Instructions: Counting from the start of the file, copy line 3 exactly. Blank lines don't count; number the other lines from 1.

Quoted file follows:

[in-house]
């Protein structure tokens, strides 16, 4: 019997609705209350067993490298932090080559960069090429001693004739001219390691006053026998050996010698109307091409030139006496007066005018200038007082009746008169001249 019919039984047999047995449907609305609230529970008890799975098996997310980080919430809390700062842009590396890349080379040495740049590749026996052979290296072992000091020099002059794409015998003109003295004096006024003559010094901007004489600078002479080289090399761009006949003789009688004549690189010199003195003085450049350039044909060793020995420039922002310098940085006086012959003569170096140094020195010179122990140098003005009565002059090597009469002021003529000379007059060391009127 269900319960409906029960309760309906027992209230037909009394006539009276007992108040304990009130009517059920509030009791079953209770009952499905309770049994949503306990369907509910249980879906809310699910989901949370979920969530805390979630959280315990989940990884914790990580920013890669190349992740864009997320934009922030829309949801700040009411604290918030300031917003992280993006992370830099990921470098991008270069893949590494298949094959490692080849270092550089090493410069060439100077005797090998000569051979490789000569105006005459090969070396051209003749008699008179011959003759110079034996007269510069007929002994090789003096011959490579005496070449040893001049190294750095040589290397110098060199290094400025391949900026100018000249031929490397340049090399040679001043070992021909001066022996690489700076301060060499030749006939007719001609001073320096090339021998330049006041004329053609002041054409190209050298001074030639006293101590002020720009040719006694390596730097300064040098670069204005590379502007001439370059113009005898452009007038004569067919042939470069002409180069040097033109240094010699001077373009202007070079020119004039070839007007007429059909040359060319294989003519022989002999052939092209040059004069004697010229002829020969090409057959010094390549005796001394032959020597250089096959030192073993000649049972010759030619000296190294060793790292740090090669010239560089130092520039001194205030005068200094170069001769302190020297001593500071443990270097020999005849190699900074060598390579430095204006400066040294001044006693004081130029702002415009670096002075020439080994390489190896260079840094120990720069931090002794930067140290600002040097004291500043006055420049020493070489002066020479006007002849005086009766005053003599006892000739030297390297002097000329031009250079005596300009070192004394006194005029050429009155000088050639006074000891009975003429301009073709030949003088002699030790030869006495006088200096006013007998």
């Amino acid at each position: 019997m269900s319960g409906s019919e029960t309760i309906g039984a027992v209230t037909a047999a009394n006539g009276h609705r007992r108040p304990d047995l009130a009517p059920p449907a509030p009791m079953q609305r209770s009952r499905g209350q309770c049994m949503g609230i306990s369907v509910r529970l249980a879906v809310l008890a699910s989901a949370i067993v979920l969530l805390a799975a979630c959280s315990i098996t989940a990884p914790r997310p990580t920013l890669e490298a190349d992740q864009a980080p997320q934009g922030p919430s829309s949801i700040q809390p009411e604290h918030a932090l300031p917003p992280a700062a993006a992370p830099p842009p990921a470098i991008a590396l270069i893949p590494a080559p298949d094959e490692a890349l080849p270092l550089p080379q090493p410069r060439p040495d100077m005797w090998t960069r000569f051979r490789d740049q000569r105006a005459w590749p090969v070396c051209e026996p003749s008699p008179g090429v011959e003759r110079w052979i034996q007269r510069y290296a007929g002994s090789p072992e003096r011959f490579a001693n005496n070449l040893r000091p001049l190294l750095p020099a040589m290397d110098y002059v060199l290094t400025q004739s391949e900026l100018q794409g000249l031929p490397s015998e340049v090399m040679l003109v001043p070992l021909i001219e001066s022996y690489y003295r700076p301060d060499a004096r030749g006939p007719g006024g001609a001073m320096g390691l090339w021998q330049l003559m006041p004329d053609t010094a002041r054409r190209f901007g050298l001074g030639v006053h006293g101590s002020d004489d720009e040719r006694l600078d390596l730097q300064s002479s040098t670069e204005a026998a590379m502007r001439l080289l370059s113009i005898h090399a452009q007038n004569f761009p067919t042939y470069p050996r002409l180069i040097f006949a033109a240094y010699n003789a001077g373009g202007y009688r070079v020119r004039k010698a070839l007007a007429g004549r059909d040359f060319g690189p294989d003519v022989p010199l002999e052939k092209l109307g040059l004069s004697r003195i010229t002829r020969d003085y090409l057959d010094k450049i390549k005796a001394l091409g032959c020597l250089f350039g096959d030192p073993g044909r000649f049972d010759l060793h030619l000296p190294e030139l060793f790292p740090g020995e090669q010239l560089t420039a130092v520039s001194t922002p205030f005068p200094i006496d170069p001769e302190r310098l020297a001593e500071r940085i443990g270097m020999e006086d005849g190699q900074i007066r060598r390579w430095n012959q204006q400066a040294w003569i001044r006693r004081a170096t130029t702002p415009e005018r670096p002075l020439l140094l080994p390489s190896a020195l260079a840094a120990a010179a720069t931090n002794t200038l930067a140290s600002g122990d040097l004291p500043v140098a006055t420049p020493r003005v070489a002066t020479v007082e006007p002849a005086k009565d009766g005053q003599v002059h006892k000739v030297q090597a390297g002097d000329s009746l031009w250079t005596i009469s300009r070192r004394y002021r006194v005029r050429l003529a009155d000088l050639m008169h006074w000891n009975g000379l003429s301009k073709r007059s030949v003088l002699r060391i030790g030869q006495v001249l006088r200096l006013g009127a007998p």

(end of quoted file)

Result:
């Amino acid at each position: 019997m269900s319960g409906s019919e029960t309760i309906g039984a027992v209230t037909a047999a009394n006539g009276h609705r007992r108040p304990d047995l009130a009517p059920p449907a509030p009791m079953q609305r209770s009952r499905g209350q309770c049994m949503g609230i306990s369907v509910r529970l249980a879906v809310l008890a699910s989901a949370i067993v979920l969530l805390a799975a979630c959280s315990i098996t989940a990884p914790r997310p990580t920013l890669e490298a190349d992740q864009a980080p997320q934009g922030p919430s829309s949801i700040q809390p009411e604290h918030a932090l300031p917003p992280a700062a993006a992370p830099p842009p990921a470098i991008a590396l270069i893949p590494a080559p298949d094959e490692a890349l080849p270092l550089p080379q090493p410069r060439p040495d100077m005797w090998t960069r000569f051979r490789d740049q000569r105006a005459w590749p090969v070396c051209e026996p003749s008699p008179g090429v011959e003759r110079w052979i034996q007269r510069y290296a007929g002994s090789p072992e003096r011959f490579a001693n005496n070449l040893r000091p001049l190294l750095p020099a040589m290397d110098y002059v060199l290094t400025q004739s391949e900026l100018q794409g000249l031929p490397s015998e340049v090399m040679l003109v001043p070992l021909i001219e001066s022996y690489y003295r700076p301060d060499a004096r030749g006939p007719g006024g001609a001073m320096g390691l090339w021998q330049l003559m006041p004329d053609t010094a002041r054409r190209f901007g050298l001074g030639v006053h006293g101590s002020d004489d720009e040719r006694l600078d390596l730097q300064s002479s040098t670069e204005a026998a590379m502007r001439l080289l370059s113009i005898h090399a452009q007038n004569f761009p067919t042939y470069p050996r002409l180069i040097f006949a033109a240094y010699n003789a001077g373009g202007y009688r070079v020119r004039k010698a070839l007007a007429g004549r059909d040359f060319g690189p294989d003519v022989p010199l002999e052939k092209l109307g040059l004069s004697r003195i010229t002829r020969d003085y090409l057959d010094k450049i390549k005796a001394l091409g032959c020597l250089f350039g096959d030192p073993g044909r000649f049972d010759l060793h030619l000296p190294e030139l060793f790292p740090g020995e090669q010239l560089t420039a130092v520039s001194t922002p205030f005068p200094i006496d170069p001769e302190r310098l020297a001593e500071r940085i443990g270097m020999e006086d005849g190699q900074i007066r060598r390579w430095n012959q204006q400066a040294w003569i001044r006693r004081a170096t130029t702002p415009e005018r670096p002075l020439l140094l080994p390489s190896a020195l260079a840094a120990a010179a720069t931090n002794t200038l930067a140290s600002g122990d040097l004291p500043v140098a006055t420049p020493r003005v070489a002066t020479v007082e006007p002849a005086k009565d009766g005053q003599v002059h006892k000739v030297q090597a390297g002097d000329s009746l031009w250079t005596i009469s300009r070192r004394y002021r006194v005029r050429l003529a009155d000088l050639m008169h006074w000891n009975g000379l003429s301009k073709r007059s030949v003088l002699r060391i030790g030869q006495v001249l006088r200096l006013g009127a007998p």